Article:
- Posted by David Pomerico on Mar 21 2016
by Elizabeth Bonesteel
You know how it is. You have a deadline, and the storyline is screaming in your head, and you’ve got that document open, and…and…you just can’t. Not right now. You need something that will rest your mind, that will distract you from that nagging timeline issue that just won’t stay fixed, but that won’t suck you in for hours and hours.
Here are five games that I’ve found will keep my brain working, but will distract it pleasantly from the unruly tangle of what I’m trying to get on the page. As for the “won’t suck you in for hours and hours” part…well, your mileage may vary. I suggest timers, or playing when your phone/tablet battery is very low, or it’ll be 1:00 am and you’ll still be 2000 words behind for the day.
Don’t ask me how I know this.
1. Little Inferno
Little Inferno’s Wikipedia entry states that the game was inspired by a video of a Yule log. And indeed, the purpose of the game is to burn things, which provides you with coins that allow you to buy more things to burn.
Which is surprisingly satisfying on its own — but there is a plot here. As you make your way through seven catalogs of combustibles, you receive notes from three sources: Miss Nancy, owner of the Tomorrow Corporation; the Weather Man; and Sugar Plumps, your chipper and garrulous neighbor.
It’s all quirky and amusing and light-hearted, until Sugar Plumps starts having an existential crisis. And then things get weird, because if you’ve been paying attention to Miss Nancy and the Weather Man, you realize it’s about time for your existential crisis as well.
I’ve got some thoughts about what the whole endgame is meant to mean, but I think it’s best left to the player’s interpretation.
Bottom line: A non-timed, non-competitive game requiring little skill that has a surprising amount of repeat play value.
2. Another Case Solved
In Another Case Solved, you play a private detective living in a city under a government-imposed sugar ban. The whole storyline starts innocently enough, with your detective character finding a lost cat for a little girl; but things quickly become more complicated, as you discover political infighting, mob involvement, and a burglar with a heart of gold.
The puzzles are not difficult, but the pleasure here is less the puzzles themselves than the storyline. You’re guided through growing relationships and shattered friendships, and soon there’s far more at stake than lost kitty-cats. Making your way through the story can be frustratingly slow — you need to solve smaller, less interesting cases in order to “earn” your way to the larger pieces — but the conclusion is pretty satisfying.
Bottom line: An engaging storyline and increasing difficulty as you play makes up for the occasional slowness.
3. Weird Park: Broken Tune
Weird Park: Broken Tune feeds both my love of hidden object puzzles, and my affection for spooky amusement park stories. It begins with a cut-scene backstory involving a spate of deaths at an amusement park. And then a reporter goes missing, and you’re tasked with finding out what happened to him.
The abandoned amusement park is appropriately creepy, and gameplay includes a decent mix of hidden object scenes and not-too-difficult logic puzzles that eventually lead you to the fate of your missing reporter. But then things get really interesting: you get dropped into a nightmarish Clive-Barker-meets-Dr.-Seuss alternate reality, where you must stop the ghost of a dead clown.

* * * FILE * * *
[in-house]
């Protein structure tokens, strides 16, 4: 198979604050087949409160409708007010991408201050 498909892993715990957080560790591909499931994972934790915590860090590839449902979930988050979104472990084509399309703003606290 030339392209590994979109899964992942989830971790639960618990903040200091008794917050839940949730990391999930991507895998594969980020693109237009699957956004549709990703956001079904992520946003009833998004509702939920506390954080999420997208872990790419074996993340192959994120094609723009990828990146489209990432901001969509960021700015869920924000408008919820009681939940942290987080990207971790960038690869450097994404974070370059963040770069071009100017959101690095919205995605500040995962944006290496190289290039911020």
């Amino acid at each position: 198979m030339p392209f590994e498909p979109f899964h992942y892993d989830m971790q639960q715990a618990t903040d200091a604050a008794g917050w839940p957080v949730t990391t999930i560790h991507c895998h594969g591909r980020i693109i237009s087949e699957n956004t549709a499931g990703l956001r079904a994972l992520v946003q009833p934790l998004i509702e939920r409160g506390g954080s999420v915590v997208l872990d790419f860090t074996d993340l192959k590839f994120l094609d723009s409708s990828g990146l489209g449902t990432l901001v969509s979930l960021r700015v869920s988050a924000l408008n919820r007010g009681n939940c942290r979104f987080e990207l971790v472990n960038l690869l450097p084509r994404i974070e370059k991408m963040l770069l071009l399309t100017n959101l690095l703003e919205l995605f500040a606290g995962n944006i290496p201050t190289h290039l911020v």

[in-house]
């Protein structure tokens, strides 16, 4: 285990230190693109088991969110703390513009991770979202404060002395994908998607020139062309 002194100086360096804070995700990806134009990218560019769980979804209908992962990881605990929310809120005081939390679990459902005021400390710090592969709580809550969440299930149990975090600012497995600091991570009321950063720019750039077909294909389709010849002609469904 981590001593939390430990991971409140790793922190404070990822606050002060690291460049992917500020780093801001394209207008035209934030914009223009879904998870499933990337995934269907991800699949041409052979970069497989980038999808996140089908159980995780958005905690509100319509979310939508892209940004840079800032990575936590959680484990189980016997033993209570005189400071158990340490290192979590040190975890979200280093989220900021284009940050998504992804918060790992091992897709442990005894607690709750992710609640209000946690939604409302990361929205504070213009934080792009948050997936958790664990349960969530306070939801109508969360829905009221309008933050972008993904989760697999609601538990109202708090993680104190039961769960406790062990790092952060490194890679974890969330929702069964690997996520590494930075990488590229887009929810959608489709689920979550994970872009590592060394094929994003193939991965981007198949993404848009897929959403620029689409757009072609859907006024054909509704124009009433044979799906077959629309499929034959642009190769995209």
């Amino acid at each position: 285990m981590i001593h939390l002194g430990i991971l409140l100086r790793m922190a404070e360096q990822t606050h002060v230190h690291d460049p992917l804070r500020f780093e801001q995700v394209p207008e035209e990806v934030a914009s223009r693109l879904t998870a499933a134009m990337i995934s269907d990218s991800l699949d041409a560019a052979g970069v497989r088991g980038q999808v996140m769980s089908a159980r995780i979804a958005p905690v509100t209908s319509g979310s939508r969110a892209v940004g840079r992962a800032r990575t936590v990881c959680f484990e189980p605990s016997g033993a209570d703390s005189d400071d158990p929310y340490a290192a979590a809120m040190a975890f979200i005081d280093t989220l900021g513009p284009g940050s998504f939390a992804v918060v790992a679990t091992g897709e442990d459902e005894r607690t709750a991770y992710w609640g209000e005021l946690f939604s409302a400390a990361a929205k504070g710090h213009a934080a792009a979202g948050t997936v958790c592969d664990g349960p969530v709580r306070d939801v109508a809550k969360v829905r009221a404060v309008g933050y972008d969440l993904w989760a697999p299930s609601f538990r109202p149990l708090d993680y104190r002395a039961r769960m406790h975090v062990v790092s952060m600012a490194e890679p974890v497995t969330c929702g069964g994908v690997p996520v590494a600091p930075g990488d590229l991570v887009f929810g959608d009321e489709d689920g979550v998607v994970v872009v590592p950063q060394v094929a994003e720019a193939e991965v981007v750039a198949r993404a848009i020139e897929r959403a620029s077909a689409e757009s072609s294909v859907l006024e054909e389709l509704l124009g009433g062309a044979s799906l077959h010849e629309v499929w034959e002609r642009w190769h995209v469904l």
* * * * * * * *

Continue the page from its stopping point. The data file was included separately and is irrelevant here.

Bottom line: A cut above the usual slap-some-graphics-on-a-weak-story adventure games.
4. Monument Valley
Monument Valley is M.C. Escher come alive. In it, you guide Ida, and later her friend Totem, though a set of impossible landscapes, twisting and turning unreal surfaces to provide her with a traversable path. Problem-solving requires you to turn off the part of your brain that wants the game environment to mimic the real world, and break it all down into a set of independent geometric shapes.
It’s not an especially long game, but in the few years it’s been out, the developers have added new levels. And the levels are intricate enough that I can replay the game fairly frequently without remembering how I solved the puzzles in the first place.
Bottom line: Satisfying, mind-bending, and breathtakingly beautiful.
5. The Room
My love for creepy is well-documented at this point, and no game does creepy quite like The Room.
When the game begins, you are deposited in a dark room with two small windows. On the floor is an intricate box. After a tutorial showing you the UI ropes, you are tasked with opening the box. And inside that box…is another room, with another box.
Throughout all of this, you receive notes from Someone whose mysterious experiments have somehow gone wrong. With the help of an eyepiece that allows you to view a shadow reality, you creep from box to box, closer and closer to the core of these experiments. And you start to wonder if opening all of the boxes will free you, or trap you forever.
Bottom line: Probably the most difficult of my picks, puzzle-wise; but lovely to look at and effectively chilling.
Elizabeth Bonesteel’s first novel, THE COLD BETWEEN, was released on March 8. She would like to tell her editors that this article is entirely theoretical, and she never plays games when she has a deadline, but her mother taught her never to tell a lie.
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